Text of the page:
Aristotle was interested in biological form and structure, and his Historia animalium contains excellent descriptions, clearly recognizable in extant species, of the animals of Greece and Asia Minor. He was also interested in developmental morphology and studied the development of chicks before hatching and the breeding methods of sharks and bees. Galen was among the first to dissect animals and to make careful records of his observations of internal structures. His descriptions of the human body, though they remained the unquestioned authority for more than 1,000 years, contained some remarkable errors, for they were based on dissections of pigs and monkeys rather than of humans.

Although it is difficult to pinpoint the emergence of modern morphology as a science, one of the early landmarks was the publication in 1543 of De humani corporis fabrica by Andreas Vesalius, whose careful dissections of human bodies and accurate drawings of his observations revealed many of the inaccuracies in Galen’s earlier descriptions of the human body.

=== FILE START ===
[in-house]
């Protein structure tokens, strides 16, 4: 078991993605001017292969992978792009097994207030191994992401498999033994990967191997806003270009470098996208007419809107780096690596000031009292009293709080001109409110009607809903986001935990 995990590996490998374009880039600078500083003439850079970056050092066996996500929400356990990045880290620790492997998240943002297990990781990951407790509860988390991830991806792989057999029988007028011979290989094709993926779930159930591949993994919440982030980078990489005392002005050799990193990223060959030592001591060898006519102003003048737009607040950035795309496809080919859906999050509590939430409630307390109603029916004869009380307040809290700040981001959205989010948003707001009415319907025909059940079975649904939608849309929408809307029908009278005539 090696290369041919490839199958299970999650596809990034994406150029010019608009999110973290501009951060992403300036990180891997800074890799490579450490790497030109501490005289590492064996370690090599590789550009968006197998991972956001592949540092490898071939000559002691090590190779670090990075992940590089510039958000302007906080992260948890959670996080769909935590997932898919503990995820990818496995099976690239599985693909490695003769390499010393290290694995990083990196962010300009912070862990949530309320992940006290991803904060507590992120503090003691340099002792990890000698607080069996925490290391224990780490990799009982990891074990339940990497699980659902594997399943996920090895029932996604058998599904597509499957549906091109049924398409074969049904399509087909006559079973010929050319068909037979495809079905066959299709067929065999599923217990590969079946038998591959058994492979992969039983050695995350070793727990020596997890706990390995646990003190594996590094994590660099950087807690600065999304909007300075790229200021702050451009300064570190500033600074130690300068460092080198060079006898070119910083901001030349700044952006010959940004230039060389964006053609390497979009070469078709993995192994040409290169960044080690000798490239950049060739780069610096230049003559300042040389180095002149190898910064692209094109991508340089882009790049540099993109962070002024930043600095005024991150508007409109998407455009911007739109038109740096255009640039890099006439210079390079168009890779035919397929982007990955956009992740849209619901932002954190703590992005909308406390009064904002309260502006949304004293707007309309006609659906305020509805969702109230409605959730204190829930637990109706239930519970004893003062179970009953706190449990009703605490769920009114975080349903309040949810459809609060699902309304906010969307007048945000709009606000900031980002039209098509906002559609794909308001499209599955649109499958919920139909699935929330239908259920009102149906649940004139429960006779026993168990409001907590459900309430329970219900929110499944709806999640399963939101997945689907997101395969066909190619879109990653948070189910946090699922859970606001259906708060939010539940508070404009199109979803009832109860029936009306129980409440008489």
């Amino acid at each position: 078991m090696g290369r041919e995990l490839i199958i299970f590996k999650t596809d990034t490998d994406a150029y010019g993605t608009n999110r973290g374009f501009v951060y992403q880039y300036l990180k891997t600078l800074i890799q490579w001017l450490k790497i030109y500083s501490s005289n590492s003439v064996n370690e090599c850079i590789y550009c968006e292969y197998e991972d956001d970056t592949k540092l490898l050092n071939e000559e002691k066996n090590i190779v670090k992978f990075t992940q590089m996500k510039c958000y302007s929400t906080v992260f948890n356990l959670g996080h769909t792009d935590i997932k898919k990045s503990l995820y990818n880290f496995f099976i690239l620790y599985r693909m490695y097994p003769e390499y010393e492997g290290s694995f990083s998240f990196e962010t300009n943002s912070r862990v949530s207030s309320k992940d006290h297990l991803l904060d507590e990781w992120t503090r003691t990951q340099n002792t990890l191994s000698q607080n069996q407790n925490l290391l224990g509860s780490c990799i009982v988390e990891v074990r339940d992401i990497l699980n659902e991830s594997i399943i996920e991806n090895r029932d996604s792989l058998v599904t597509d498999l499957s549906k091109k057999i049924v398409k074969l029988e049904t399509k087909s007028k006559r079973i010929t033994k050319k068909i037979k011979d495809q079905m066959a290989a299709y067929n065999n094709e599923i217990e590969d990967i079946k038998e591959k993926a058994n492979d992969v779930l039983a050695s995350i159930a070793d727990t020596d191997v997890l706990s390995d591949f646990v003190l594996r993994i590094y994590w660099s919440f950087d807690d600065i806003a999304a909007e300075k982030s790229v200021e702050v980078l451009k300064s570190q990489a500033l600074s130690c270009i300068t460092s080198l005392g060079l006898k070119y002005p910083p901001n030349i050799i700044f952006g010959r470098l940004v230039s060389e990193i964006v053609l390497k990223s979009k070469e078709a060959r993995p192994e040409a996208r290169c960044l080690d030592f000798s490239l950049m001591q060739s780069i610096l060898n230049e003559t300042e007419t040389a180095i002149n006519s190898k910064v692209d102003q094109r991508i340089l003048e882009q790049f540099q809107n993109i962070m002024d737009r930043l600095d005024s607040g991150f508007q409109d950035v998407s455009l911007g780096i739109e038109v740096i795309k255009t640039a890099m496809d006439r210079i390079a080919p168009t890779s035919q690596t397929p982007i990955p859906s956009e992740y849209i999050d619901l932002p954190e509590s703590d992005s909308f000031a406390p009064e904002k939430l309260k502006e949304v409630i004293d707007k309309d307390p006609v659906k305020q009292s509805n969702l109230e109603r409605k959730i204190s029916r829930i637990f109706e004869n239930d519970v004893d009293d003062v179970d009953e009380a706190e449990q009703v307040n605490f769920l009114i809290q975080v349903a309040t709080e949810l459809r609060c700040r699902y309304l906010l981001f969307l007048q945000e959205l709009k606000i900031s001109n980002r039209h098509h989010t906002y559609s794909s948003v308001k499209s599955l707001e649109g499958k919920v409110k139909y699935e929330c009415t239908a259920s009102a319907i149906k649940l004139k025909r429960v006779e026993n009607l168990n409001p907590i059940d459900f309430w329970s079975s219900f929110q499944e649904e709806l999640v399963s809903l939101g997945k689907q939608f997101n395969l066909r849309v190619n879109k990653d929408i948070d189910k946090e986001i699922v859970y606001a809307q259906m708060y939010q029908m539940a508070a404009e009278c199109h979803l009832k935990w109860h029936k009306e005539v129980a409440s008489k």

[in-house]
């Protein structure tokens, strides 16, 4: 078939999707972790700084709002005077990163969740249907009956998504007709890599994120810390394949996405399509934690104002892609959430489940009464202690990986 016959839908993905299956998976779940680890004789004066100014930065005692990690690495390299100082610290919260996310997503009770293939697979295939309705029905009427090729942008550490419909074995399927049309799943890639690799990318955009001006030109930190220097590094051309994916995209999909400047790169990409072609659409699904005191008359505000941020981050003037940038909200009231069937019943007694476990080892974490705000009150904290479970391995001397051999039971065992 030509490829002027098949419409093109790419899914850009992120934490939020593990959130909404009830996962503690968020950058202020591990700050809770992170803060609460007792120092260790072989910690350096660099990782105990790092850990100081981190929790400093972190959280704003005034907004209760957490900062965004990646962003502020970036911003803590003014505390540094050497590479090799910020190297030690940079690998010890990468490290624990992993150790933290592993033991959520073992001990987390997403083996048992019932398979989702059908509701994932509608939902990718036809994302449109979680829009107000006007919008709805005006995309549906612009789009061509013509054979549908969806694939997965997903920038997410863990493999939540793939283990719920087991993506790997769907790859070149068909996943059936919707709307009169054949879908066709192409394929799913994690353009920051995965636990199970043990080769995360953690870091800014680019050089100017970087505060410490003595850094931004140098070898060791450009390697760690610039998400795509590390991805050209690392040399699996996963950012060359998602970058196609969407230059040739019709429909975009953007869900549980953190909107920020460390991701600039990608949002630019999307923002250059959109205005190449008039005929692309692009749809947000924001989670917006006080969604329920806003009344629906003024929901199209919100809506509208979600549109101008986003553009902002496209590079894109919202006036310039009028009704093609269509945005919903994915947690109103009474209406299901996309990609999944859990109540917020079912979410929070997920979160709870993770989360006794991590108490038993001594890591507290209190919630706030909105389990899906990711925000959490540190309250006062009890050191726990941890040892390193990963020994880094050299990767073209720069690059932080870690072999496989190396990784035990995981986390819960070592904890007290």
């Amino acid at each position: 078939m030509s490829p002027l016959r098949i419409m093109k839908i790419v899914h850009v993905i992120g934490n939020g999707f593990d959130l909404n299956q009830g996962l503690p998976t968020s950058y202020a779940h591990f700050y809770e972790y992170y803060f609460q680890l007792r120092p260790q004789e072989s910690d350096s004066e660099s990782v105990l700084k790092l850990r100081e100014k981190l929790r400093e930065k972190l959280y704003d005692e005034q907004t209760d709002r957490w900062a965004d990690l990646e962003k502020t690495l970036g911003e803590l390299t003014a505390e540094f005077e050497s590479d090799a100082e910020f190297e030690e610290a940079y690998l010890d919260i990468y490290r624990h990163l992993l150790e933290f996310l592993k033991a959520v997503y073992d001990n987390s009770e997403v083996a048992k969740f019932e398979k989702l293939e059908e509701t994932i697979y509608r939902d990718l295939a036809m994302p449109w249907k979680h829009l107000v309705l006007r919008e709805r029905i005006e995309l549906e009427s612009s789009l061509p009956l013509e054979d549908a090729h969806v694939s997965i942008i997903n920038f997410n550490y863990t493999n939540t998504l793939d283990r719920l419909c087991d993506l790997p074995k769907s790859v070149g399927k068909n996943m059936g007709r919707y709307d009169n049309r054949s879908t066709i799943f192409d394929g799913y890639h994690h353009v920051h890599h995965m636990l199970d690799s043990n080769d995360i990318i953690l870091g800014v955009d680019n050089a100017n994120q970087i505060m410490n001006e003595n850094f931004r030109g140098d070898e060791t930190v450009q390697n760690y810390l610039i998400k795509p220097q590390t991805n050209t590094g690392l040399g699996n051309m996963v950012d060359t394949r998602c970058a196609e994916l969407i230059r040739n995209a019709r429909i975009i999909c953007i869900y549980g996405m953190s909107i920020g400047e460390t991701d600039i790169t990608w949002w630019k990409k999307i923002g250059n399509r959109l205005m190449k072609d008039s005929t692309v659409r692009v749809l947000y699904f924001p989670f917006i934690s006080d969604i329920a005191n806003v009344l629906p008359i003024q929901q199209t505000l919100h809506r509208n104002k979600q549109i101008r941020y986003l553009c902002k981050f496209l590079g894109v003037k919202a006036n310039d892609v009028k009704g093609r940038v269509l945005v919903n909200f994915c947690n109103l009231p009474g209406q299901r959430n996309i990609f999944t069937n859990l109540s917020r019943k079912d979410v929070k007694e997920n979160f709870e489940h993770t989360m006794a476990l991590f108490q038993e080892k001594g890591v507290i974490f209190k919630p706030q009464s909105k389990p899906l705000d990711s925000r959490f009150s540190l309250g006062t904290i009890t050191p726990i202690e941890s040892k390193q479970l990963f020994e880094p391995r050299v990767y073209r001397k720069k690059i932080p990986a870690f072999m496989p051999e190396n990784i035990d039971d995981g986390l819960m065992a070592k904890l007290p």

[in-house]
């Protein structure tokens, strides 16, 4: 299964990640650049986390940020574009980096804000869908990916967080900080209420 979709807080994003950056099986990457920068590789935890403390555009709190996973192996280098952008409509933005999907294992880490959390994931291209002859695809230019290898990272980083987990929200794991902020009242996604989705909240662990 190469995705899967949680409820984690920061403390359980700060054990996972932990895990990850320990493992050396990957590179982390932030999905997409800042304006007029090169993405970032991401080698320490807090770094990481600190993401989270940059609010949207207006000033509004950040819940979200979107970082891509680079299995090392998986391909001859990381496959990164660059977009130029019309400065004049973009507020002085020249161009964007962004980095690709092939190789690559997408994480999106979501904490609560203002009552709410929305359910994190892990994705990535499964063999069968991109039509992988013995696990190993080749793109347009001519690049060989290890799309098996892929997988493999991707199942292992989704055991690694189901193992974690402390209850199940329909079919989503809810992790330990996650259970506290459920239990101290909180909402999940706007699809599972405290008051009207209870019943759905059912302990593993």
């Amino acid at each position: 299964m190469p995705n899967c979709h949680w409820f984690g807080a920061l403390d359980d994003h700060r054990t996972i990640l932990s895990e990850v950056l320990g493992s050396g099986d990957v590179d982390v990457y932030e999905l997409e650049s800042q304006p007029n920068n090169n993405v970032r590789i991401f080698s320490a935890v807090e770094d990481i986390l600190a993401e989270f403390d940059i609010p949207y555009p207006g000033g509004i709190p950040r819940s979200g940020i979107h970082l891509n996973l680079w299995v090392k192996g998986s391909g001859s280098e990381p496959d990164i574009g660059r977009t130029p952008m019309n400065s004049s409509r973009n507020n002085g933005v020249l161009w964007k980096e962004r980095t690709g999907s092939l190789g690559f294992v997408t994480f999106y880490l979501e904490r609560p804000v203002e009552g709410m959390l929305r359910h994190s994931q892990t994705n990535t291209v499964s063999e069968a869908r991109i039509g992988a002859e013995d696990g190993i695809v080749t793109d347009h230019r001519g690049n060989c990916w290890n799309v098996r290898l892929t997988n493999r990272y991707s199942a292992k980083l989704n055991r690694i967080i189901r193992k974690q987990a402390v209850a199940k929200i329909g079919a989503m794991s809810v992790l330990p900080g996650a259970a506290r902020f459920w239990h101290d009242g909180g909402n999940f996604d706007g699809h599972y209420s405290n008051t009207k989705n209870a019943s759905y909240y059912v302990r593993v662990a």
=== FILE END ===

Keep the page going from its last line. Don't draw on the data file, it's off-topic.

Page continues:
In 1661 an Italian physiologist, Marcello Malpighi, the founder of microscopic anatomy, demonstrated the presence of the small blood vessels called capillaries, which connect arteries and veins. The existence of capillaries had been postulated 30 years earlier by English physician William Harvey, whose classic experiments on the direction of blood flow in arteries and veins indicated that minute connections must exist between them. Between 1668 and 1680, Dutch microscopist Antonie van Leeuwenhoek used the recently invented microscope to describe red blood cells, human sperm cells, bacteria, protozoans, and various other structures.